Countries of choice: investing for the long term
Since the turn of the century the four countries which have attracted the most Chinese investment are the United Kingdom ($16bn), Germany ($8.4bn), France ($8bn) and Portugal ($6.7bn) followed by Italy ($5.6bn), The Netherlands ($4bn), Hungary ($2.6bn), Sweden ($2bn), Spain ($1.5bn) and Belgium ($1.2bn).
While 70% of the investment over the last decade has gone to those economies which emerged relatively unscathed from the crisis, the last three years have also seen significant Chinese interest in the privatization of state-related industries such as utilities or logistics in countries including Portugal, Italy and Spain.
"Chinese investors are clearly taking opportunities when they arise in markets going through difficult times but they also see great benefit in investing in more stable countries, where there are strong existing economic ties to China through trade and tourism", said Danian Zhang, chief representative of Baker & McKenzie's Shanghai office. "They are making a long-term bet on the European economy."
Ireland not among top 67 destinations for Chinese outbound FDI in 2014
Sector spread evolving and maturing
Chinese investments in the EU are spread across a wide range of sectors. For the entire period of 2000-2014, the top recipients of Chinese capital were energy ($17bn), automotive ($7.7bn), agriculture ($6.9bn), real estate ($6.4bn), industrial equipment ($5.3bn), and information and communications technology ($3.5 bn).
Toby Clark, head of Investment Banking at CICC Europe, explains, "The mix of industries Chinese investors are interested in has shifted rapidly, reflecting the changing position of Chinese firms in global value chains and the evolution of China’s policy framework for outbound FDI."
Prior to 2011, EU market entry was primarily motivated by trade facilitation considerations and the desire to access technology in sectors such as automotive and industrial equipment. In 2011-2012, the drive to technology and other competitiveness-enhancing assets increased, but energy and materials became the major drivers of investment activity as state-owned firms were seizing opportunities to buy into European mining firms, energy assets and utilities. In 2011 and 2012, Chinese firms spent a combined $11bn on fossil fuel, renewable energy, and utility assets in Europe.
Te report says that this changed radically in 2013 and 2014 as Chinese investment in energy assets collapsed to $5bn for both years combined as the appetite of state-owned firms for foreign energy assets declined and sweeping changes to the resource-intensive growth model, and renewable energy projects became less attractive due to cuts in feed-in tariffs in many European economies.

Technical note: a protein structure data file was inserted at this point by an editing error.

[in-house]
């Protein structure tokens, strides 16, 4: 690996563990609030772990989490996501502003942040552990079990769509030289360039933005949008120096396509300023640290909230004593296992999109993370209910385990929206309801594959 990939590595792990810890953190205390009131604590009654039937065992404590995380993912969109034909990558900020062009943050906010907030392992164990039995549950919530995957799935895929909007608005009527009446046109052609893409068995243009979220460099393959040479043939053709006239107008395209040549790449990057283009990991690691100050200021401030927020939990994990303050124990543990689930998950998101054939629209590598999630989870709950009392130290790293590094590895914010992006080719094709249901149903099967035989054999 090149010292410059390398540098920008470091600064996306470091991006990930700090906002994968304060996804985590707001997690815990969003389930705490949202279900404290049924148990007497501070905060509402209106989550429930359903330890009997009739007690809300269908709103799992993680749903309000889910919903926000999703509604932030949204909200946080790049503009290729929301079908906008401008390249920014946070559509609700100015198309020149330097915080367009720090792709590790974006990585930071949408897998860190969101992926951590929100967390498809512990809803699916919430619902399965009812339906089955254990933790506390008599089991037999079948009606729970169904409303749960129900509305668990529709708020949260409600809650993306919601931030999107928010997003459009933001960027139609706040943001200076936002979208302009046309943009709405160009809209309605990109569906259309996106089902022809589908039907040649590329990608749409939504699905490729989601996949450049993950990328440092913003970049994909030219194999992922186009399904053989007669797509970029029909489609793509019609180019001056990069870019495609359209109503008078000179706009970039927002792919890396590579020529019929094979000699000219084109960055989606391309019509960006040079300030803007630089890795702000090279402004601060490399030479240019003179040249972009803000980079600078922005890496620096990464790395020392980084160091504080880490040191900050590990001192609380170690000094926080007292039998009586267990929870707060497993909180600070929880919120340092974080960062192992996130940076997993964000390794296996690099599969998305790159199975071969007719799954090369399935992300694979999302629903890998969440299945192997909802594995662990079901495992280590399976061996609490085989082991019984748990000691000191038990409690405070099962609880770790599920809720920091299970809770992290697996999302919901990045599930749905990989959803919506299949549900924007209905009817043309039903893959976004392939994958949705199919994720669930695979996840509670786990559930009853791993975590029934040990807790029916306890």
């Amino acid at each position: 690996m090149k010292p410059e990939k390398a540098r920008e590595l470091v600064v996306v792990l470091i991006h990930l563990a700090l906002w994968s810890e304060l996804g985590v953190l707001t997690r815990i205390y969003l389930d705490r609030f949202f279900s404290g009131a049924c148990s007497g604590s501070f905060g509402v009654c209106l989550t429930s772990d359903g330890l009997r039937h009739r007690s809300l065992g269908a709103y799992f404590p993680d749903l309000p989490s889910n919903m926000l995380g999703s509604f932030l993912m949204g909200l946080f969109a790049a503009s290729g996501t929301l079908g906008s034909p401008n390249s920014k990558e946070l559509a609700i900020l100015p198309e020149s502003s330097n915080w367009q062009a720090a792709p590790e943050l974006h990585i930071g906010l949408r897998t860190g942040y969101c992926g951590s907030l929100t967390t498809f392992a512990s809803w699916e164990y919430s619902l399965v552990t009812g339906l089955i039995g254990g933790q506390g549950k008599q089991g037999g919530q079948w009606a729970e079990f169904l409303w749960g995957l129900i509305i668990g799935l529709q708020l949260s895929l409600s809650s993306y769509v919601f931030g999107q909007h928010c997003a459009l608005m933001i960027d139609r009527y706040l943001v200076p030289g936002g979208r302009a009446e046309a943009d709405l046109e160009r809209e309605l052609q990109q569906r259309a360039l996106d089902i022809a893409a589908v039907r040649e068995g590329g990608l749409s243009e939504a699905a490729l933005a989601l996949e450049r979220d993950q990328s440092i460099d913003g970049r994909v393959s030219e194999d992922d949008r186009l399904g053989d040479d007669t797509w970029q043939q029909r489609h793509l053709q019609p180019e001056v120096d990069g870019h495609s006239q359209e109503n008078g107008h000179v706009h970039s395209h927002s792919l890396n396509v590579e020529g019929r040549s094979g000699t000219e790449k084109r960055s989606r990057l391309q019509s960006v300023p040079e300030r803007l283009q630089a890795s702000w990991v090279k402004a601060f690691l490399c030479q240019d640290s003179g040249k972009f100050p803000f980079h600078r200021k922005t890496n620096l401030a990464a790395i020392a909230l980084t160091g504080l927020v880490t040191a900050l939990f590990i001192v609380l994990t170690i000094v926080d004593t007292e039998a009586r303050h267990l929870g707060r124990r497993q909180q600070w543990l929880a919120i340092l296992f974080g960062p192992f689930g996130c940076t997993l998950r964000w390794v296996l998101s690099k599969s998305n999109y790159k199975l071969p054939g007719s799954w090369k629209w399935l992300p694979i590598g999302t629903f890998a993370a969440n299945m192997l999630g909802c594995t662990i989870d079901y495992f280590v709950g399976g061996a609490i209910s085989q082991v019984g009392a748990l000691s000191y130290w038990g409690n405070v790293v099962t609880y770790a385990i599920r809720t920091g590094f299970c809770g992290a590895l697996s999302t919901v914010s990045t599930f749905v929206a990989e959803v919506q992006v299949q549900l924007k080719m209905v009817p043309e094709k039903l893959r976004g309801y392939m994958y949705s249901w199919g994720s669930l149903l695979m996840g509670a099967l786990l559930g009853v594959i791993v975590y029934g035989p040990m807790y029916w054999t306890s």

On the upside, commercial real estate has made up for some of the declining energy investment. From virtually zero before 2013, Chinese investment in European commercial real estate surged to $2.8bn in 2013 and $3bn in 2014, not including future development costs. A downturn in the Chinese domestic market in 2013 and 2014, and the boom in the overseas Chinese population during the same period – tourists, student, and emigrants - were the major drivers for outbound real estate FDI. Policy liberalization for outward investment by institutional investors such as sovereign wealth funds and insurance companies also contributed to greater real estate investment.
Other industries that have exhibited above-trend growth in 2014 compared to previous years are finance and business services, agriculture and food, and transportation and infrastructure. Finance and business services in the EU received over $2bn investment, mostly in the last two years, driven by financial liberalization in China and new business opportunities related to the internationalization of the Chinese currency, the renminbi (RMB).
"Though starting from a small base number, investments in food more than quintupled in the last three years, with several large acquisitions motivated by the desire to acquire know-how, technology, and brands to feed the fast growing food market in China. Investments in transportation and infrastructure also reached more than $2.4bn through the end of 2014. The uptick in commercial airline and port services investments was fueled by increasing Chinese tourism, trade, and business activities in Europe," the report says.